Herein lies the biggest problem.  Teams all probably have a lot wrapped into their mascot names.  For this reason, I put Korea’s Giants and Tigers in the Pacific League, to seperate them from Japan’s Tigers and Giants.  In addition I put Korea’s Lions and Eagles in the Central League, to seperate them from the Pacific Leauge’s Lions and Eagles.  I realize that I’ve got both Lotte teams in the Pacific League, but they can use the place names, Chiba Lotte Marines, Busan Lotte Giants.  The only times we’ll have teams with the same mascot playing against each other are in the Asian Series, if both teams with the same mascot make it.  Most people when they refer to the team though, they don’t use the mascot name, they use the company name, so it wouldn’t be much of a stretch to ask some of the teams to change their names.  It also works out this way that we haven’t broken up the rivalry between the Lotte Giants and Kia Tigers.

What problems do you forsee?

Well, unlike the Major Leagues, Korean and Japanese teams limit the number of foreign players on each team.  I guess the idea is that nobody in Japan or Korea will watch the league if most of the team isn’t Japanese or Korean.  Furthermore it doesn’t help to increase the level of play of Japanese and Korean players if most of the players are foreign, but again, this is assuming that foreign players are better than Korean and Japanese players.  If the World Baseball Classic is any indication, both Korean and Japanese baseball are at a level where they don’t need to keep this rule to continue to produce talented Korean and Japanese players.  But, as baseball is a business, I’m not so sure that Korea and Japan can do without that rule.

In a league, the teams have to be able to trade with each other.  If, for example, the Doosan Bears have an extra Korean pitcher and need a catcher, and the Orix Buffaloes have  a spare Japanese catcher, then they should be able to trade, but both would have the burden of having to drop someone else off their roster, as the Korean team would be taking a Japanese (and thus foreign) player, and the Japanese team would be taking a Korean (and thus foreign) player.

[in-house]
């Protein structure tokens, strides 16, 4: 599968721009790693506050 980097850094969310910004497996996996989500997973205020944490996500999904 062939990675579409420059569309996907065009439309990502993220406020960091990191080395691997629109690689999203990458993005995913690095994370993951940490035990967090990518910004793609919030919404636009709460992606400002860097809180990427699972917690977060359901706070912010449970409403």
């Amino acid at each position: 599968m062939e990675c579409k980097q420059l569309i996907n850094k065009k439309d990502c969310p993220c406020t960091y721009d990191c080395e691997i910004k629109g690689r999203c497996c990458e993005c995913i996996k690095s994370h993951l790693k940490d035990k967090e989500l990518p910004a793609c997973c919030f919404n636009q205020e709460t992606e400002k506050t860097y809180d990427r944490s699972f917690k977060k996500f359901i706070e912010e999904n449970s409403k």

They would have to abolish the foreign rule at least for each other.  This would then create new problems.  Japan has a much larger population than Korea.  Japan also has a more rich baseball tradition, with annual nationwide middle school and high school tournaments.  Every high school in the country with male students participates in this tournament.  I hate to say it, but there are probably many more Japanese people who are good at baseball than there are Koreans who are good at baseball.  If they decide to abolish the foreigner rule for Japanese and Koreans in this new league, It’s likely that 2/3 of the league (and concievably 2/3 of each team) will be Japanese.  That probably wouldn’t be a problem for Japanese fans.  It probably would be a problem for Korean ones.